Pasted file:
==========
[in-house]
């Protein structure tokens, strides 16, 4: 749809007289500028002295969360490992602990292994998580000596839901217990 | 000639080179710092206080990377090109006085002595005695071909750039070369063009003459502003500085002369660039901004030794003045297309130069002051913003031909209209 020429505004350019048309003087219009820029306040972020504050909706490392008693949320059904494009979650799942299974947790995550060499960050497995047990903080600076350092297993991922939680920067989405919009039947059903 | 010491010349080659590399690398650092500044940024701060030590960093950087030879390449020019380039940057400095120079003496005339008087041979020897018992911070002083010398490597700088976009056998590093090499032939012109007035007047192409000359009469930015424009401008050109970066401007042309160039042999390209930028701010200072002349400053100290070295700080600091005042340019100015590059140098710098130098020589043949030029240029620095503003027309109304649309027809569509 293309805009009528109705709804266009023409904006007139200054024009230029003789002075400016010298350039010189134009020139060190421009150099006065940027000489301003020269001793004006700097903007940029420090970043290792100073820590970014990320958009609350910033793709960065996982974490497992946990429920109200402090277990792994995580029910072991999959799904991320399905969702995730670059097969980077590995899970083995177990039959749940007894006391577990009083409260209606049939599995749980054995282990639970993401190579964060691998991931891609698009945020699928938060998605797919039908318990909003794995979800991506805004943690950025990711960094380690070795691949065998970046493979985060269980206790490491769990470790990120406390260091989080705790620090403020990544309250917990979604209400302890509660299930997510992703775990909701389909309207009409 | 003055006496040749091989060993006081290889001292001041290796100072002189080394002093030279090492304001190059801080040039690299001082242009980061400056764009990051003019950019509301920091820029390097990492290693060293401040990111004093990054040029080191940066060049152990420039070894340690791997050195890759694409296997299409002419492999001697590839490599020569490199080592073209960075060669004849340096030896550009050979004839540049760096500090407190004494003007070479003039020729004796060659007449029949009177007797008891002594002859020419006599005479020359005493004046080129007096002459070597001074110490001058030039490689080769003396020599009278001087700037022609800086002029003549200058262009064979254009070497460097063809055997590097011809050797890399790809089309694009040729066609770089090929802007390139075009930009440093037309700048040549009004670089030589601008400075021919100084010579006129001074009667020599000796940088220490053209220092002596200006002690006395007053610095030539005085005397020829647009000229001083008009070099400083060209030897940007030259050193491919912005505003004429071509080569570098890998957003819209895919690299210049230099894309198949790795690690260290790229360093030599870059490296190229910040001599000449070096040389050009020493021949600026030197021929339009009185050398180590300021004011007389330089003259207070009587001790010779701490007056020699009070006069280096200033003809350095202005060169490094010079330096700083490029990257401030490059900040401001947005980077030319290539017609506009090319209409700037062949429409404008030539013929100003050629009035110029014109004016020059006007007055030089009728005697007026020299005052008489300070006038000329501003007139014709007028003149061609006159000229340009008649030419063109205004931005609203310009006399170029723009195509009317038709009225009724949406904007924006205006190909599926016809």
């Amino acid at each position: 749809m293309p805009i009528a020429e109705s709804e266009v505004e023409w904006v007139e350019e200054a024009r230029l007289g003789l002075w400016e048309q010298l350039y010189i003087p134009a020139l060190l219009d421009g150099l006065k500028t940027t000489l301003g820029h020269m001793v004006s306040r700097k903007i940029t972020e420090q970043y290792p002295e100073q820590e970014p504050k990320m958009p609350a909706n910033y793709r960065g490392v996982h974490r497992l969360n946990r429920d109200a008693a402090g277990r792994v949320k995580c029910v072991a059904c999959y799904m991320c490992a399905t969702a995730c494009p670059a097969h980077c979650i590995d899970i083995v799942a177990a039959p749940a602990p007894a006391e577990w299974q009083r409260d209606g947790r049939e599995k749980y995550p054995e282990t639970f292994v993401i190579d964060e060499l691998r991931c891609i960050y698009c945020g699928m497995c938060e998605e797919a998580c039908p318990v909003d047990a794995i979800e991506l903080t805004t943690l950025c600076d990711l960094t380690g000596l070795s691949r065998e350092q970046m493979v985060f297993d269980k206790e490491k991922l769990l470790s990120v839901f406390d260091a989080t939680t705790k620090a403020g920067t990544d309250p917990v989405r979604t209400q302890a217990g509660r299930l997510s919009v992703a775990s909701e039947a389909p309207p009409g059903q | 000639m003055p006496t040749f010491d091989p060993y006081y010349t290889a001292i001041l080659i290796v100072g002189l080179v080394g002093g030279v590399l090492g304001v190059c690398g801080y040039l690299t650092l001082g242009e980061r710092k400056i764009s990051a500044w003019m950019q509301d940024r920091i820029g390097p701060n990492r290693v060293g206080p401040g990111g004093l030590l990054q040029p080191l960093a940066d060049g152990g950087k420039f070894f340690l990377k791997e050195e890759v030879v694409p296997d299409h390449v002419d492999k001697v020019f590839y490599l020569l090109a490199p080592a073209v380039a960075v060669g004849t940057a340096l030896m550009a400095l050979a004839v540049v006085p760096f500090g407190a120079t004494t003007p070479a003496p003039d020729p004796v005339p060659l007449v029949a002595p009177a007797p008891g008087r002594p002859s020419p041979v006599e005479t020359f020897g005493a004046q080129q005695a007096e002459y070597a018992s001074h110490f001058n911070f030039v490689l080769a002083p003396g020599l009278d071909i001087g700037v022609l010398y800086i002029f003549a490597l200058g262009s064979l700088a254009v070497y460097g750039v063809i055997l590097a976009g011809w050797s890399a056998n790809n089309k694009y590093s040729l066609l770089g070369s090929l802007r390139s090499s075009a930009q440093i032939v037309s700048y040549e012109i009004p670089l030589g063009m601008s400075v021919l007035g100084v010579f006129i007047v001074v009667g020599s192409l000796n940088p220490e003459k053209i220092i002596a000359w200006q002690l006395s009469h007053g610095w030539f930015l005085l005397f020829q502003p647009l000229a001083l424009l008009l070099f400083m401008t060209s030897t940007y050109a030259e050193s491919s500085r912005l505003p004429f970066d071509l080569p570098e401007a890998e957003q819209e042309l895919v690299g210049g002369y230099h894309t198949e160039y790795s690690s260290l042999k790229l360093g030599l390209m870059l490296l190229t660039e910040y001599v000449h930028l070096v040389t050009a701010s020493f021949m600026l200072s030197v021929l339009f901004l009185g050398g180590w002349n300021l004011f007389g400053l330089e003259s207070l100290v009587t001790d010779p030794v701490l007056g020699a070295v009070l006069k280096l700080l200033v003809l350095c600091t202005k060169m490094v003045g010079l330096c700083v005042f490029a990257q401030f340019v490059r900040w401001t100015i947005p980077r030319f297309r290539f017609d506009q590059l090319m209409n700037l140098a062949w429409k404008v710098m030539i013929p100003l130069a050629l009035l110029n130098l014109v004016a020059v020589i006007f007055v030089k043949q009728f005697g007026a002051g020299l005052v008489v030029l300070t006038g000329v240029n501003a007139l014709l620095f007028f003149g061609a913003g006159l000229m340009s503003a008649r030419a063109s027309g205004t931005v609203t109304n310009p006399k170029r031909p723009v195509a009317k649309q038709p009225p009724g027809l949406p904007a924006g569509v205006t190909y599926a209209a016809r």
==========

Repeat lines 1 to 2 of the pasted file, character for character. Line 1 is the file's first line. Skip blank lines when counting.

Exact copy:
[in-house]
């Protein structure tokens, strides 16, 4: 749809007289500028002295969360490992602990292994998580000596839901217990 | 000639080179710092206080990377090109006085002595005695071909750039070369063009003459502003500085002369660039901004030794003045297309130069002051913003031909209209 020429505004350019048309003087219009820029306040972020504050909706490392008693949320059904494009979650799942299974947790995550060499960050497995047990903080600076350092297993991922939680920067989405919009039947059903 | 010491010349080659590399690398650092500044940024701060030590960093950087030879390449020019380039940057400095120079003496005339008087041979020897018992911070002083010398490597700088976009056998590093090499032939012109007035007047192409000359009469930015424009401008050109970066401007042309160039042999390209930028701010200072002349400053100290070295700080600091005042340019100015590059140098710098130098020589043949030029240029620095503003027309109304649309027809569509 293309805009009528109705709804266009023409904006007139200054024009230029003789002075400016010298350039010189134009020139060190421009150099006065940027000489301003020269001793004006700097903007940029420090970043290792100073820590970014990320958009609350910033793709960065996982974490497992946990429920109200402090277990792994995580029910072991999959799904991320399905969702995730670059097969980077590995899970083995177990039959749940007894006391577990009083409260209606049939599995749980054995282990639970993401190579964060691998991931891609698009945020699928938060998605797919039908318990909003794995979800991506805004943690950025990711960094380690070795691949065998970046493979985060269980206790490491769990470790990120406390260091989080705790620090403020990544309250917990979604209400302890509660299930997510992703775990909701389909309207009409 | 003055006496040749091989060993006081290889001292001041290796100072002189080394002093030279090492304001190059801080040039690299001082242009980061400056764009990051003019950019509301920091820029390097990492290693060293401040990111004093990054040029080191940066060049152990420039070894340690791997050195890759694409296997299409002419492999001697590839490599020569490199080592073209960075060669004849340096030896550009050979004839540049760096500090407190004494003007070479003039020729004796060659007449029949009177007797008891002594002859020419006599005479020359005493004046080129007096002459070597001074110490001058030039490689080769003396020599009278001087700037022609800086002029003549200058262009064979254009070497460097063809055997590097011809050797890399790809089309694009040729066609770089090929802007390139075009930009440093037309700048040549009004670089030589601008400075021919100084010579006129001074009667020599000796940088220490053209220092002596200006002690006395007053610095030539005085005397020829647009000229001083008009070099400083060209030897940007030259050193491919912005505003004429071509080569570098890998957003819209895919690299210049230099894309198949790795690690260290790229360093030599870059490296190229910040001599000449070096040389050009020493021949600026030197021929339009009185050398180590300021004011007389330089003259207070009587001790010779701490007056020699009070006069280096200033003809350095202005060169490094010079330096700083490029990257401030490059900040401001947005980077030319290539017609506009090319209409700037062949429409404008030539013929100003050629009035110029014109004016020059006007007055030089009728005697007026020299005052008489300070006038000329501003007139014709007028003149061609006159000229340009008649030419063109205004931005609203310009006399170029723009195509009317038709009225009724949406904007924006205006190909599926016809």